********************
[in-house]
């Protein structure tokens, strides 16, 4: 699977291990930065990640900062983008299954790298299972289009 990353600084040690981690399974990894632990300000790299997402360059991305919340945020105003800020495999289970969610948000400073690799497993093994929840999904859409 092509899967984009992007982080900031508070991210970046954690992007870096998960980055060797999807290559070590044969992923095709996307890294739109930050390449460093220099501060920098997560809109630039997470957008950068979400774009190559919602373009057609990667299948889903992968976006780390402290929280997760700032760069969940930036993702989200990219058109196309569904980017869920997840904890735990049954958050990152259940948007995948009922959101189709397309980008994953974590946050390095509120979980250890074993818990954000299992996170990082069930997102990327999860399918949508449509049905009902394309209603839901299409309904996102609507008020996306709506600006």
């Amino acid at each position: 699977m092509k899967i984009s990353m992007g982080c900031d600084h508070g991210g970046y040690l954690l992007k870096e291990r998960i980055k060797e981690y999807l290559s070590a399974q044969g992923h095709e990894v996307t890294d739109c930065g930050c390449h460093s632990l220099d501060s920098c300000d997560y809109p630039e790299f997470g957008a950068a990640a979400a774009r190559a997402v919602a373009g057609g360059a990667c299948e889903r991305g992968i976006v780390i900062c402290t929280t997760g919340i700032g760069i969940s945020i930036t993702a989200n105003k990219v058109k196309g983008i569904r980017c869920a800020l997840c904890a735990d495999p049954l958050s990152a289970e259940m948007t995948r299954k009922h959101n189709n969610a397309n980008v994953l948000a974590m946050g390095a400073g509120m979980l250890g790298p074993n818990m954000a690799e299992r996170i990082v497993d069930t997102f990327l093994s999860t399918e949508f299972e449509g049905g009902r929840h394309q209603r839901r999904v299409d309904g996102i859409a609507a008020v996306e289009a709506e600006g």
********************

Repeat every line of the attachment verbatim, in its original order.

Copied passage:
[in-house]
């Protein structure tokens, strides 16, 4: 699977291990930065990640900062983008299954790298299972289009 990353600084040690981690399974990894632990300000790299997402360059991305919340945020105003800020495999289970969610948000400073690799497993093994929840999904859409 092509899967984009992007982080900031508070991210970046954690992007870096998960980055060797999807290559070590044969992923095709996307890294739109930050390449460093220099501060920098997560809109630039997470957008950068979400774009190559919602373009057609990667299948889903992968976006780390402290929280997760700032760069969940930036993702989200990219058109196309569904980017869920997840904890735990049954958050990152259940948007995948009922959101189709397309980008994953974590946050390095509120979980250890074993818990954000299992996170990082069930997102990327999860399918949508449509049905009902394309209603839901299409309904996102609507008020996306709506600006």
């Amino acid at each position: 699977m092509k899967i984009s990353m992007g982080c900031d600084h508070g991210g970046y040690l954690l992007k870096e291990r998960i980055k060797e981690y999807l290559s070590a399974q044969g992923h095709e990894v996307t890294d739109c930065g930050c390449h460093s632990l220099d501060s920098c300000d997560y809109p630039e790299f997470g957008a950068a990640a979400a774009r190559a997402v919602a373009g057609g360059a990667c299948e889903r991305g992968i976006v780390i900062c402290t929280t997760g919340i700032g760069i969940s945020i930036t993702a989200n105003k990219v058109k196309g983008i569904r980017c869920a800020l997840c904890a735990d495999p049954l958050s990152a289970e259940m948007t995948r299954k009922h959101n189709n969610a397309n980008v994953l948000a974590m946050g390095a400073g509120m979980l250890g790298p074993n818990m954000a690799e299992r996170i990082v497993d069930t997102f990327l093994s999860t399918e949508f299972e449509g049905g009902r929840h394309q209603r839901r999904v299409d309904g996102i859409a609507a008020v996306e289009a709506e600006g």